January 27th, 2012

My wonderful Meg kitty.

(no subject)

Had a note from K~ today. The contents were simple: I love you. I miss you. I'm sorry.

She remembered that today was the anniversary of the tragedy which was Apollo 1. This year, Apollo 1 has a special meaning to me. Not merely because I've been to Kennedy Space Center -- so very close to where they spent their last moments -- but because of the realization that tomorrow, I will be exactly as old as Roger Chaffee was when the capsule fire of Apollo 1 killed him. He would have been the youngest person in space.

I caught her on facebook and thanked her. It was touching that regardless of all else that has happened that she'd remember something so important to me.

Some might say too little, too late. And, in a way, maybe it should be. But I've always been a sucker for hope.

I owe you all a longer explanation, but for right now, I'll cut it short and simply say that we've reconciled. In a few short days, she'll be back up here and we'll give things another shot again. No other girl would have remembered that and she's genuinely working on getting a job. I think that we have an actual shot at this.

And maybe this time, things will go right.
My wonderful Meg kitty.

(no subject)

The Saturn IB rocket. The second stage of that rocket was the S-IVB and was used as the third stage for the Saturn V rockets which would go to the moon.


A walkway to a mock up of an Apollo capsule:


The interior:


The space mirror memorial at Kennedy Space Center:


A plaque opposite the mirror:


You sort of have to put that out of your mind. There's always a possibility that you can have a catastrophic failure, of course; this can happen on any flight; it can happen on the last one as well as the first one. So, you just plan as best you can to take care of all these eventualities, and you get a well-trained crew and you go fly.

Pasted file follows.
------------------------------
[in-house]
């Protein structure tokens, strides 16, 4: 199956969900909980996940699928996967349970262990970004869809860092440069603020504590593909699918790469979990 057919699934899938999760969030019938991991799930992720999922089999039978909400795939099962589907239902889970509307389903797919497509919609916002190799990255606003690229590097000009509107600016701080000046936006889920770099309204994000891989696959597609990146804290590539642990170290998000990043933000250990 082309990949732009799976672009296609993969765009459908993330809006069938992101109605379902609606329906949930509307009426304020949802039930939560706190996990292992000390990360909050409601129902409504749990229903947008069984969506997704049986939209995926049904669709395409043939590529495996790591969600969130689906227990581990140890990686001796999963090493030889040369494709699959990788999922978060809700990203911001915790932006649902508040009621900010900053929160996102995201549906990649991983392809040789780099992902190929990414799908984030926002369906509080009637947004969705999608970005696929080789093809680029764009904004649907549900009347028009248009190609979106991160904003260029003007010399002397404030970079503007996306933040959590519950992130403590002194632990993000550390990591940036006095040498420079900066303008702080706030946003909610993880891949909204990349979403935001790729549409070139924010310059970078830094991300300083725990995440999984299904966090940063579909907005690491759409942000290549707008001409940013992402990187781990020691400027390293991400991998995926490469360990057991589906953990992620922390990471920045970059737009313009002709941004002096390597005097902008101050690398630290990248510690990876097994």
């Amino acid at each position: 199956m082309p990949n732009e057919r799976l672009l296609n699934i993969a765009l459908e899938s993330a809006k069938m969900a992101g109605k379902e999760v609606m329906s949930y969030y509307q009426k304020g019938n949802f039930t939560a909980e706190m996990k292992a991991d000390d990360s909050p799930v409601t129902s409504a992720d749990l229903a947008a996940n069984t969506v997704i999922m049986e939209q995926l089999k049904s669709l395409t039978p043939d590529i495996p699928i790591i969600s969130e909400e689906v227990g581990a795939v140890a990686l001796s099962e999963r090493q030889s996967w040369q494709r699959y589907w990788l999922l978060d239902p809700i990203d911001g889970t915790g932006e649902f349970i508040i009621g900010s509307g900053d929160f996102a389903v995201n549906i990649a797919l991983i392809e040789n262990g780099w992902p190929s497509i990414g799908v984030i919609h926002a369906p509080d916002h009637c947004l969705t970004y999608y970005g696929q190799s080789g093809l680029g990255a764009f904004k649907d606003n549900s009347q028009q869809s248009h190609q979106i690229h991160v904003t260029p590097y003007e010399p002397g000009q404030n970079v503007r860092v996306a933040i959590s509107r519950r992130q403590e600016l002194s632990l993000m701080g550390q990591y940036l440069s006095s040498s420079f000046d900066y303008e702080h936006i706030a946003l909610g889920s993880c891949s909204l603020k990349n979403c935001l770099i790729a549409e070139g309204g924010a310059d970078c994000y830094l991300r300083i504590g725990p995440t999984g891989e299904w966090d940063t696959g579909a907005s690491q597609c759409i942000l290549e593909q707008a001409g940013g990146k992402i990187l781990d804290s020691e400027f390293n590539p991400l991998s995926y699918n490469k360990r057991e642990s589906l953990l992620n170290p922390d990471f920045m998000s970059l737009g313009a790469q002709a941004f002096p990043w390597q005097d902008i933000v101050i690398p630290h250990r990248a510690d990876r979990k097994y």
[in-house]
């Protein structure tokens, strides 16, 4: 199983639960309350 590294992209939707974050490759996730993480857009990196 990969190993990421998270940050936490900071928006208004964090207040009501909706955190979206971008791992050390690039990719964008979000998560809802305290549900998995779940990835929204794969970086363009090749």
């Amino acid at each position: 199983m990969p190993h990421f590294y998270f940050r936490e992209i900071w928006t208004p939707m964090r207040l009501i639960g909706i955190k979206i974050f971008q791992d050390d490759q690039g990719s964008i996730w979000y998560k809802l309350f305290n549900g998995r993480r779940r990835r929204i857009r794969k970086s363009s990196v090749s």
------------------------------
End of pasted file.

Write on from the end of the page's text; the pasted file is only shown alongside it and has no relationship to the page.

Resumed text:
— Gus Grissom

This would have been the first flight of the Block I Apollo Command Module. Gus Grissom, Edward White and Roger Chaffee were scheduled for 14 days in orbit to test launch, ground tracking, and control facilities.

The crew members were using the time to run through their checklist again, when a voltage transient was recorded at 6:30:54 (23:30:54 GMT). Ten seconds later (at 6:31:04), after Chaffee said the word "Hey", scuffling sounds followed for three seconds before Grissom reported a fire that began that minute. Chaffee then reported, "We've got a fire in the cockpit," while White responded to Chaffee's comment. After 12 seconds,[17] Chaffee urged the crew to get out of the command module.[17][18] Some witnesses said they saw White on the television monitors, reaching for the inner hatch release handle as flames in the cabin spread from left to right and licked the window. The final voice transmission from the crew was very garbled. "They’re fighting a bad fire—let’s get out. Open ‘er up" or, "We’ve got a bad fire—let’s get out. We’re burning up" or, "I’m reporting a bad fire. I’m getting out." Only 17 seconds after the first indication by crew of any fire, the transmission ended abruptly at 6:31:21 with a cry of pain and then a hiss as the cabin ruptured after rapidly expanding gases from the fire over-pressurized the CM to 29 psi (200 kPa) and burst the cabin interior.


(from http://en.wikipedia.org/wiki/Apollo_1#Fire)